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A 52-year-old female asked:

i believe that i have lupus but the doctors that i have seen are hesitant to diagnose it. i have auto immune hemolytic anemia and auto immune thrombocetapenia. what shouldi do?

4 doctor answers5 doctors weighed in
Dr. Gurmukh Singh
Pathology 49 years experience
Label not relevant : To treatment. The management of hemolytic anemia and thrombocytopenia would not change with or without the label of sle. Do you have a need to have this label? If you do, you should discuss that with your doctor. Hemolytic anemic and autoimmune thrombocytopenia can be part of sle but can occur as isolated entities as well.
Dr. Guy DaSilva
Preventive Medicine 35 years experience
Certainly autoimmune: The "naming" of the autoimmune condition you exhibit is less important than finding the root cause and reversing the syndrome's signs and symptoms. No matter what name you apply, the treatment is typically long term Prednisone use or drugs to shut off the immune system. Getting rid if the mediators that are causing autoimmunity is key. Usually these mediators come in through the gut.
Dr. Scott Diede
A Verified Doctoranswered
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Evans syndrome: What you are describing, autoimmune destruction of red blood cells and platelets, is known as evans syndrome. While there are some case reports of patients with evans syndrome being diagnosed lupus, the vast majority of patients with evans do not have lupus. That being said, a rheumatologist should be able to help you about your lupus concerns.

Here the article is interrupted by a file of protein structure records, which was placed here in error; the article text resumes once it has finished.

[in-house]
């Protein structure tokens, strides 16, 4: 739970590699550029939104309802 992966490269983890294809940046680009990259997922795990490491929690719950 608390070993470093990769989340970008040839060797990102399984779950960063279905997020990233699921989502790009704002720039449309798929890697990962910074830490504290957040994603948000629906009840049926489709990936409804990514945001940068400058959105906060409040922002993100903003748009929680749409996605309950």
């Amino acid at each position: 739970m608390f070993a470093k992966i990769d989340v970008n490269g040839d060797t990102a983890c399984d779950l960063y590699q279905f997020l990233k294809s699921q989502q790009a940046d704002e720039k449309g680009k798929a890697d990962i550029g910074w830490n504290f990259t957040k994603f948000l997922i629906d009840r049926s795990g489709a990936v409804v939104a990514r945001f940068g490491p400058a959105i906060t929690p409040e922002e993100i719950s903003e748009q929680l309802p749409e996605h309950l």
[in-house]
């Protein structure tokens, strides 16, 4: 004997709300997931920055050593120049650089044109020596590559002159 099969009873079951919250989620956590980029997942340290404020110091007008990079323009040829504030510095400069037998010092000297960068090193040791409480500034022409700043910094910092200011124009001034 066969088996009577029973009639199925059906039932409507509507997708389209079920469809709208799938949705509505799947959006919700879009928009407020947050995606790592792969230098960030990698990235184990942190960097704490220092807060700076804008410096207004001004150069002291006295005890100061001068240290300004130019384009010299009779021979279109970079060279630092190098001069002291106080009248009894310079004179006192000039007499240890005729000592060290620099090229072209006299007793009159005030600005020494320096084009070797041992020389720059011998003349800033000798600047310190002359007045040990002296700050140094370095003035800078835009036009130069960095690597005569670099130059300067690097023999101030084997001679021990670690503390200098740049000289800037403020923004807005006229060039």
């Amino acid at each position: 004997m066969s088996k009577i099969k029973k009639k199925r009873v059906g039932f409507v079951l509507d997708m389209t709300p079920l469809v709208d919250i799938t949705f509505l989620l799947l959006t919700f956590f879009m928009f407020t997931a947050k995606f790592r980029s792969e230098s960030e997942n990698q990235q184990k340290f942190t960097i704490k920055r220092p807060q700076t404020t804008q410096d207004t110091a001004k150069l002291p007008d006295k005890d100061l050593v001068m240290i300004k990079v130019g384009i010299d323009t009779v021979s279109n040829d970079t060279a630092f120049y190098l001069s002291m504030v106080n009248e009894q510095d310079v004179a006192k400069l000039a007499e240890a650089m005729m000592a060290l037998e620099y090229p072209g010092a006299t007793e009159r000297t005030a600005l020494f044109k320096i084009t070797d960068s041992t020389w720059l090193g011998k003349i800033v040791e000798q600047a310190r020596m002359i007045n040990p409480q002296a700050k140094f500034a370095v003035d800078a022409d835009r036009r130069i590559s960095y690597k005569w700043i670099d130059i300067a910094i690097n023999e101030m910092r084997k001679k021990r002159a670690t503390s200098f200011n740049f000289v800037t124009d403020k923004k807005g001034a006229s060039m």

Dr. Ed Friedlander
Pathology 44 years experience
Treatment decisions: The real question is not "Do I have lupus?" but "How do I treat whatever this is?" There's no "magic bullet" for lupus and if it's not obvious, often the treatment is worse than the disease. The key is to manage your anemia to keep you able to function, and your thrombocytopenia to prevent serious bleeding. Decisions about administering immunosuppressants, IVIG, etc. are ahead. Be informed.

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A 35-year-old female asked:

Hi im anemic and my doctor want me to do iron infusion and colonoscopy , why?

2 doctor answers4 doctors weighed in
Dr. William A Biermann
Medical Oncology 46 years experience
Need more info: I suspect that your doctor has found that you have iron deficiency anemia. This is a very straightforward diagnosis to make. The colonoscopy is helpful to make sure that you are not losing it in the bowel. If oral iron is not helping then you might need IV iron to rapidly make up for what you can't get from pills.

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Last updated Jun 8, 2018
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